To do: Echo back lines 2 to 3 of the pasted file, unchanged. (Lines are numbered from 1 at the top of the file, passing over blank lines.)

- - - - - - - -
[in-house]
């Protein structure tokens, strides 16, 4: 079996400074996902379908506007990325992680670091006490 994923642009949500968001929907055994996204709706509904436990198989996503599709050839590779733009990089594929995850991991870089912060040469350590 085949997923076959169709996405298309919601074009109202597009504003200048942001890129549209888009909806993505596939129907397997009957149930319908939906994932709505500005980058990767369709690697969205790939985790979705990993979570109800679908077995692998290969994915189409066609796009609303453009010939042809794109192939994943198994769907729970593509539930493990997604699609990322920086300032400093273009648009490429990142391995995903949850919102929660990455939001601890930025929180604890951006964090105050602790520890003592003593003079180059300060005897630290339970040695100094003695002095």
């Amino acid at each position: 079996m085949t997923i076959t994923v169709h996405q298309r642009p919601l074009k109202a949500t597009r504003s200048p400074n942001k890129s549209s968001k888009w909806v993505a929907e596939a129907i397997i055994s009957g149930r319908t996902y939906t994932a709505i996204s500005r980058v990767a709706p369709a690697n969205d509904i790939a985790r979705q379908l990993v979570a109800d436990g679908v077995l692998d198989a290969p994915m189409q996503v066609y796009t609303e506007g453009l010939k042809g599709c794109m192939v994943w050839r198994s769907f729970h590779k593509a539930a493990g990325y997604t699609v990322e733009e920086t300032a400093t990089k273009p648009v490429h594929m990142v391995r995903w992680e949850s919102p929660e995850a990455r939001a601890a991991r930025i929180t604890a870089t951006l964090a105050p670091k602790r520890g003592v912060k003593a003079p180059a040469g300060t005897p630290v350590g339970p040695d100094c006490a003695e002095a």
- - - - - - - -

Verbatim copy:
């Protein structure tokens, strides 16, 4: 079996400074996902379908506007990325992680670091006490 994923642009949500968001929907055994996204709706509904436990198989996503599709050839590779733009990089594929995850991991870089912060040469350590 085949997923076959169709996405298309919601074009109202597009504003200048942001890129549209888009909806993505596939129907397997009957149930319908939906994932709505500005980058990767369709690697969205790939985790979705990993979570109800679908077995692998290969994915189409066609796009609303453009010939042809794109192939994943198994769907729970593509539930493990997604699609990322920086300032400093273009648009490429990142391995995903949850919102929660990455939001601890930025929180604890951006964090105050602790520890003592003593003079180059300060005897630290339970040695100094003695002095």
């Amino acid at each position: 079996m085949t997923i076959t994923v169709h996405q298309r642009p919601l074009k109202a949500t597009r504003s200048p400074n942001k890129s549209s968001k888009w909806v993505a929907e596939a129907i397997i055994s009957g149930r319908t996902y939906t994932a709505i996204s500005r980058v990767a709706p369709a690697n969205d509904i790939a985790r979705q379908l990993v979570a109800d436990g679908v077995l692998d198989a290969p994915m189409q996503v066609y796009t609303e506007g453009l010939k042809g599709c794109m192939v994943w050839r198994s769907f729970h590779k593509a539930a493990g990325y997604t699609v990322e733009e920086t300032a400093t990089k273009p648009v490429h594929m990142v391995r995903w992680e949850s919102p929660e995850a990455r939001a601890a991991r930025i929180t604890a870089t951006l964090a105050p670091k602790r520890g003592v912060k003593a003079p180059a040469g300060t005897p630290v350590g339970p040695d100094c006490a003695e002095a």